The term “rhinoplasty” is used to describe any surgical procedure related to the nose. This can be cosmetic improvements, reconstructive surgery, and functional surgery. Cosmetic rhinoplasty can involve correcting an anesthetic concern such as a dorsal hump, a deviated or crooked nose, or a large or rounded nasal tip. Reconstructive rhinoplasty can involve situations such as nasal fractures and resections after skin cancer treatments that cause nasal deformities. Finally, rhinoplasty can also be used for functional treatments, such as obstruction of the airway by a deviated nasal septum or structures deeper within the nose referred to as inferior turbinates.
What is involved with rhinoplasty surgery?
There are three broad anatomical categories addressed during rhinoplasty surgery—the skin, nasal cartilages, and nasal bones. The preoperative condition of the skin is important because very thin or very thick nasal skin can affect the surgical outcome. The nasal cartilage involves upper lateral nasal cartilage segments and lower alar cartilage segments. The nasal bones are assessed for their positioning and width.
In a patient who has a prominent dorsal hump, this often involves the nasal bones as well as the upper lateral cartilages. In the consultation, we will discuss the techniques that are used to refine these areas of the nose to give a more natural dorsal nasal slope. In situations where a patient has a very large or bulbous nasal tip, we address the lower alar cartilages. Techniques designed to narrow these cartilage segments, as well as reshape them, will be discussed.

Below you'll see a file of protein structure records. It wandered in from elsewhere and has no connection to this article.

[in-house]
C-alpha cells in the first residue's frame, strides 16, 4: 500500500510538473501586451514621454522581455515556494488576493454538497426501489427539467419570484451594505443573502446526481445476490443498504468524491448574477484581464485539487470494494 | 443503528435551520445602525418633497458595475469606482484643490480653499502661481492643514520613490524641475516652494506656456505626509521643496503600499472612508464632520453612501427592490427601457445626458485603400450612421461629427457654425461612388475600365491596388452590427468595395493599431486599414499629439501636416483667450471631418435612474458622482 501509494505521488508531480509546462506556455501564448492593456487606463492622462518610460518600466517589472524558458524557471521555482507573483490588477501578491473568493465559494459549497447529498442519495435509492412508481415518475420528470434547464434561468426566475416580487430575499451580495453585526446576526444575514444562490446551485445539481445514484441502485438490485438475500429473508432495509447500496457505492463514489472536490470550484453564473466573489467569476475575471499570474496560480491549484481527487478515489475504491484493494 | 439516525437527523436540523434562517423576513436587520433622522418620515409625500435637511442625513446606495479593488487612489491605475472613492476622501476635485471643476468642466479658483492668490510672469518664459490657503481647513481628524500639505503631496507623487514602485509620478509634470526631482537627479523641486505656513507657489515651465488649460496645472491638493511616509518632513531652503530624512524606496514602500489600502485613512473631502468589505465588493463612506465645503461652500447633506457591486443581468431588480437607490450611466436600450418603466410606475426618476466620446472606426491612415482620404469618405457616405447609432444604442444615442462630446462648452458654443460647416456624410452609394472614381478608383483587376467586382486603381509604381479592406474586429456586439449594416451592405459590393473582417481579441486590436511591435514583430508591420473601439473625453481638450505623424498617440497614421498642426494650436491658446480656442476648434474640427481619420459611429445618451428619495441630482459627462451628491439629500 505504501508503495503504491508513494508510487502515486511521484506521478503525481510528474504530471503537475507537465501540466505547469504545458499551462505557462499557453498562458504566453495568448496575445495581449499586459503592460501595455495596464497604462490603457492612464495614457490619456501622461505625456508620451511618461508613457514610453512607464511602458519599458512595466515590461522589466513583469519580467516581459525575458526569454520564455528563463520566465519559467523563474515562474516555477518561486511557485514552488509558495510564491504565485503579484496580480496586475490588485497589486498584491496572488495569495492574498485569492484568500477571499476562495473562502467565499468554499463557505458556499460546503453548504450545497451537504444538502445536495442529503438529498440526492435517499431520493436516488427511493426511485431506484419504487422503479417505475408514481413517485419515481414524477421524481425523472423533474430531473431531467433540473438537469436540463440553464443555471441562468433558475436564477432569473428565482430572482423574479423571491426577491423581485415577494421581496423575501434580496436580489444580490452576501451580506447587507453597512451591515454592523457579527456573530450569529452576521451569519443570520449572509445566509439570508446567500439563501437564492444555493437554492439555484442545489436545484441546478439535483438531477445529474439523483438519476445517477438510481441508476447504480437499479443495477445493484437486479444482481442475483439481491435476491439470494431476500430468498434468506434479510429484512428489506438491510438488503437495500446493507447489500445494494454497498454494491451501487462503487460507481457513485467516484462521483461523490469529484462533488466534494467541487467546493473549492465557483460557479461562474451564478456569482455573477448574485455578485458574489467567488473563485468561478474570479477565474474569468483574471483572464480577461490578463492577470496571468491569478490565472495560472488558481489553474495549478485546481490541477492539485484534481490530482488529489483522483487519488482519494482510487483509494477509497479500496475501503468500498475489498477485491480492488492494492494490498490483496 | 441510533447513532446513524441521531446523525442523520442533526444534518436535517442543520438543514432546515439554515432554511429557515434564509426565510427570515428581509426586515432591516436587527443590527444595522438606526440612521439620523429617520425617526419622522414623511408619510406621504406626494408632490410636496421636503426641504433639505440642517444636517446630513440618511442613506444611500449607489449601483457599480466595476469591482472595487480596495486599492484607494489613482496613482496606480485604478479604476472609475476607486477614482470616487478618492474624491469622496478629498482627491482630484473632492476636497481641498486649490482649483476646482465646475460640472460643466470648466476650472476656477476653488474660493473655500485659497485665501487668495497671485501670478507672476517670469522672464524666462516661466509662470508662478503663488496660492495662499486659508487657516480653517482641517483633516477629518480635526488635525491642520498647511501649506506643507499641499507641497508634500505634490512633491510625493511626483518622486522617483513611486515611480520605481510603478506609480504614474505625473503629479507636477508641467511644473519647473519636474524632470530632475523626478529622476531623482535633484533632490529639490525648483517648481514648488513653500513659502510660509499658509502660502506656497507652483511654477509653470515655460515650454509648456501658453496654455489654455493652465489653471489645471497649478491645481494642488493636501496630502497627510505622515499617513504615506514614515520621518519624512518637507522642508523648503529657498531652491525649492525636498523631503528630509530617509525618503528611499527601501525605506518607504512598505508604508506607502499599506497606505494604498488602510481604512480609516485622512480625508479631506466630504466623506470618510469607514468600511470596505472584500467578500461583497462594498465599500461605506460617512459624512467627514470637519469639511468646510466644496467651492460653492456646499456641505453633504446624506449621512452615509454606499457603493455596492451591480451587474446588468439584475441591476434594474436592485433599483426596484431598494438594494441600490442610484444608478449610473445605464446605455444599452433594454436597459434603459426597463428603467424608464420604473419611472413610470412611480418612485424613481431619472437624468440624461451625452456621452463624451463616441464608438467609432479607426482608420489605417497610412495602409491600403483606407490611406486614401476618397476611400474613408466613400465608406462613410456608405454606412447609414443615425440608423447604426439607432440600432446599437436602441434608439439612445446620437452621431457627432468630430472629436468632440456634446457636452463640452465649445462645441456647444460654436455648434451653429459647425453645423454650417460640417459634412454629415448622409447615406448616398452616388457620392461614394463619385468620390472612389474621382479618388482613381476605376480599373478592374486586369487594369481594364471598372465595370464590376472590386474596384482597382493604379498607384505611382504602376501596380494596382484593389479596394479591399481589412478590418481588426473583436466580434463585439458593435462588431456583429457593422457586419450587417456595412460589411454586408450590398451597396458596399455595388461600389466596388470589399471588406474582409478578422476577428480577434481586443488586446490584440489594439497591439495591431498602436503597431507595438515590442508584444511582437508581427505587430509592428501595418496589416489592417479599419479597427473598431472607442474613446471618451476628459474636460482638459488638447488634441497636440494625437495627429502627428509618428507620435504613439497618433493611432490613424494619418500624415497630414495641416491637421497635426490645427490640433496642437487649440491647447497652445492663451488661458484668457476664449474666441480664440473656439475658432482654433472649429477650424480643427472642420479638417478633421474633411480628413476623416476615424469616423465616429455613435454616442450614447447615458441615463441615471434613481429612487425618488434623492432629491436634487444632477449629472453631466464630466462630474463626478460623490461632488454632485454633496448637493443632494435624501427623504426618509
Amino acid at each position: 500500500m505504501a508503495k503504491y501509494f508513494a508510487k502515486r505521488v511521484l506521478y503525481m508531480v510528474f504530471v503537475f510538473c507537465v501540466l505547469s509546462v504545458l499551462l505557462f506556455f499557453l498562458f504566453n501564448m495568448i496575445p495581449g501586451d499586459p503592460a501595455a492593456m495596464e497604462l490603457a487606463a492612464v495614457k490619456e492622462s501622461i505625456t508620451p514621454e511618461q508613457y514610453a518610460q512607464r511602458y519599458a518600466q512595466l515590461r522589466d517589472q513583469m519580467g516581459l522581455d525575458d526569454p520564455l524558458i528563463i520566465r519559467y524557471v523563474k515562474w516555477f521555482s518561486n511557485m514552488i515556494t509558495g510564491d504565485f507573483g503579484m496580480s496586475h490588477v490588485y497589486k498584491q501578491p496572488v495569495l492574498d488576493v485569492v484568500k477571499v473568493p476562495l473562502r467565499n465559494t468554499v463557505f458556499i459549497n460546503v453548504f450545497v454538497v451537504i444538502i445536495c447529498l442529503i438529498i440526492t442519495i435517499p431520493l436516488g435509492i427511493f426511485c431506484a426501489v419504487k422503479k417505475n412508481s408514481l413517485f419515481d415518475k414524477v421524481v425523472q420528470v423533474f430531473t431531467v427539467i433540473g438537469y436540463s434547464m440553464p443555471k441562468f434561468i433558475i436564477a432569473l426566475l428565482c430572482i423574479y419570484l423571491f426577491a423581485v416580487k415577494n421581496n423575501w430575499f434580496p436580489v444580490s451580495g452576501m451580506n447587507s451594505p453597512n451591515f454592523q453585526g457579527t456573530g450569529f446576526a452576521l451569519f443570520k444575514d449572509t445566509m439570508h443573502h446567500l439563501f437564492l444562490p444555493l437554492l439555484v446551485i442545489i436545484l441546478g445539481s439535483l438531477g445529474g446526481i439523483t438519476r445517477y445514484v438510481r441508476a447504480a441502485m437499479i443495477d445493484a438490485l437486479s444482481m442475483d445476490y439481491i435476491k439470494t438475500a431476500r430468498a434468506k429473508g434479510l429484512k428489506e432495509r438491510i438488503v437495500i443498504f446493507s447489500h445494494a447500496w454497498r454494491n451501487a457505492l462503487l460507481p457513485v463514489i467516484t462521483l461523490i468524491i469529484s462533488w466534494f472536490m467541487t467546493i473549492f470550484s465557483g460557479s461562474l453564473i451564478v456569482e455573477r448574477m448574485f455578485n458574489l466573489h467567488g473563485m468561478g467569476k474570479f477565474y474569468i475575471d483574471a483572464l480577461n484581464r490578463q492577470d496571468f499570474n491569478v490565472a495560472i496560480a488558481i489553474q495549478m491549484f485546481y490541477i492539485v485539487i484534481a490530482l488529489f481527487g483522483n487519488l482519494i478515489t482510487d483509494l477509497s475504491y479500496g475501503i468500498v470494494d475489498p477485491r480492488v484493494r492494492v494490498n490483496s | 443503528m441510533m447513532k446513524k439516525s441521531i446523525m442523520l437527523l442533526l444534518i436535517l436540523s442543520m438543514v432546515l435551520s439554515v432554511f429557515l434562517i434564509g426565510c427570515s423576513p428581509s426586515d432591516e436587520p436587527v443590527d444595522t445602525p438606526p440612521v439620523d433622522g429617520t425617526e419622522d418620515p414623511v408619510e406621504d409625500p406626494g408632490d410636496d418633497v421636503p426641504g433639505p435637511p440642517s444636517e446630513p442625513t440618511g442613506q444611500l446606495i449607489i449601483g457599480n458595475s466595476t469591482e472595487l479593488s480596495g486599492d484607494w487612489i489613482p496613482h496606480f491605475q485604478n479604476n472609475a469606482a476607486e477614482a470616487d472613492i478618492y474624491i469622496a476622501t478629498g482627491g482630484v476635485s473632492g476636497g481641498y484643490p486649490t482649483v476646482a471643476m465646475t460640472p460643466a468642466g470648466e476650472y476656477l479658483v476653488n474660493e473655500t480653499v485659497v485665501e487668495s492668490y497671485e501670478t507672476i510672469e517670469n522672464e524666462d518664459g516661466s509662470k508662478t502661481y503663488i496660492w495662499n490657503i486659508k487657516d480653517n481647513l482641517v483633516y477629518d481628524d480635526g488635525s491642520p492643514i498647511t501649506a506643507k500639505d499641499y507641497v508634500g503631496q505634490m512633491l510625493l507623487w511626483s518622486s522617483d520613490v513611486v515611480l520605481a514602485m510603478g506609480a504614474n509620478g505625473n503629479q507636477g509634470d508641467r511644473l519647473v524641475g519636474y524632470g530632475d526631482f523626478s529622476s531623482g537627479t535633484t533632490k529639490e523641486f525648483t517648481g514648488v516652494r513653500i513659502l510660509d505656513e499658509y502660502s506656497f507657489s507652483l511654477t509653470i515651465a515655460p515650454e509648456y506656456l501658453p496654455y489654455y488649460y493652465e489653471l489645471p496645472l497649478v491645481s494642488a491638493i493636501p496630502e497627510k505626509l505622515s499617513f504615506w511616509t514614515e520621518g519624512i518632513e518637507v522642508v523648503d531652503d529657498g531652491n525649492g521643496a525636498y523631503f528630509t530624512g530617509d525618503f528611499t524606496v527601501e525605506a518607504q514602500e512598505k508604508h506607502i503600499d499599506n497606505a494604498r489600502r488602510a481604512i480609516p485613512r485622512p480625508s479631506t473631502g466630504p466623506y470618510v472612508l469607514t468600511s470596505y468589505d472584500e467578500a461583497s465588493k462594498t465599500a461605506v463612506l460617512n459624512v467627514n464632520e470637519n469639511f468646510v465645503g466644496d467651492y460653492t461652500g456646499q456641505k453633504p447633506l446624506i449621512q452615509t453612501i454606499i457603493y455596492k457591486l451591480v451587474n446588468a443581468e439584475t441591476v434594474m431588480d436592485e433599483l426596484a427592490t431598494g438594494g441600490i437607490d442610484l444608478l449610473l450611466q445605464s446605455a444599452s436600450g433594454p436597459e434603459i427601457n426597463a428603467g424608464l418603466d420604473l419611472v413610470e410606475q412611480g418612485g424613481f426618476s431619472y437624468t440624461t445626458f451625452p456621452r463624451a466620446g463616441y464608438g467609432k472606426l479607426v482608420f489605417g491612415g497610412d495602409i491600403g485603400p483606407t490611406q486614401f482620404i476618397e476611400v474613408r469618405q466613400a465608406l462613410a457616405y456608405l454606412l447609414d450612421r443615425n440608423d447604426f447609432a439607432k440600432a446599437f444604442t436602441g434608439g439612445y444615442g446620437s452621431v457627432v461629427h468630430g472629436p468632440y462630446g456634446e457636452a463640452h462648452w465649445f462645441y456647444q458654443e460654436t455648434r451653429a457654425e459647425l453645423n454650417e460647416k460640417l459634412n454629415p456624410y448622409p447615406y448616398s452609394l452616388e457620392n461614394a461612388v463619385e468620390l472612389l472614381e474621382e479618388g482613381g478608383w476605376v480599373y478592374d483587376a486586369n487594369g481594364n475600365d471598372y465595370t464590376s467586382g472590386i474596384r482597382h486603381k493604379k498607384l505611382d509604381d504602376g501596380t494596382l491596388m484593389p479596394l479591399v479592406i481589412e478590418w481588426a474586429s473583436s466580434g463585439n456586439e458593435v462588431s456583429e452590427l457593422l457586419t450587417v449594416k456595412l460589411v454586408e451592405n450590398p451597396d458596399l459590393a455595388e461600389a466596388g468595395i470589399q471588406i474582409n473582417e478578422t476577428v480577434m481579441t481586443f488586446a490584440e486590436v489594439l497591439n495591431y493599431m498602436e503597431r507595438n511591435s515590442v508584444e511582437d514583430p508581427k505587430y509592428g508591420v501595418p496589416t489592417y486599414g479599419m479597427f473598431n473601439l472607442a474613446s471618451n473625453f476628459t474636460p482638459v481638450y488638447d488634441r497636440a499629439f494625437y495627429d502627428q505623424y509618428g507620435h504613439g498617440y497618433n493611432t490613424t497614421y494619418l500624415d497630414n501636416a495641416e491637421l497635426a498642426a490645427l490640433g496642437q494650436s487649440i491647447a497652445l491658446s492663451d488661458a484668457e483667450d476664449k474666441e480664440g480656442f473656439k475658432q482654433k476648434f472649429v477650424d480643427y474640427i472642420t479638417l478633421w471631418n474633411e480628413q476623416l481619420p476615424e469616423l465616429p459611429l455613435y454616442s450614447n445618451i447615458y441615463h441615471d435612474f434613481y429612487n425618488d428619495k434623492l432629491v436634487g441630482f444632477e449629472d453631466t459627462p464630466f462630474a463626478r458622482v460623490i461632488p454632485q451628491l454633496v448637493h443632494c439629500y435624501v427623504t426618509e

Rhinoplasties performed to treat post-traumatic nasal injuries involve a variety of techniques aimed at reshaping the cartilage and/or bony structure. In patients with nasal obstruction, we often manipulate the nasal septum and the inferior turbinates.
In general terms, the aim of rhinoplasty is to restore natural proportions and aesthetic ideals to the nose. These small changes can improve the overall balance of the nose and positively affect a person’s face.
What procedures can be combined with rhinoplasty?
Oftentimes, rhinoplasty is performed alone, as it is the patient’s primary concern at that time. However, many of the other facial rejuvenation procedures can be performed at the same time as rhinoplasty. For example, a patient might opt for laser resurfacing of the face at the same time as the rhinoplasty.
What type of anesthesia is used for this procedure?
Depending upon the type of rhinoplasty to be performed, a patient may undergo either IV sedation or general anesthesia. This is usually discussed on a case-by-case basis.
*What should I expect after surgery?
Like many of the facial procedures, rhinoplasty does not involve a significant amount of postoperative pain, rather a general underlying level of discomfort. You will be discharged from the surgical center with an external nasal splint on your nose. The splint will stay in place for five days, at which time you will return to the office to have it removed, as well as a few tiny sutures. Your nose will be evaluated, and then you will receive a new splint for an additional five days before removal. You can also expect swelling of the nose and some bruising that is patient-specific and varies. A large degree of your swelling will be reduced in approximately two to three weeks after surgery with further reduction by two to three months.
I am interested. What do I do next?
If you are considering rhinoplasty or have further questions, we encourage you to call our office and set up a consultation with Dr. Coscia. At that time, he will discuss your specific concerns, as well as walk you through before and after photos and diagrams to explain in detail the procedure of rhinoplasty.
*Individual results may vary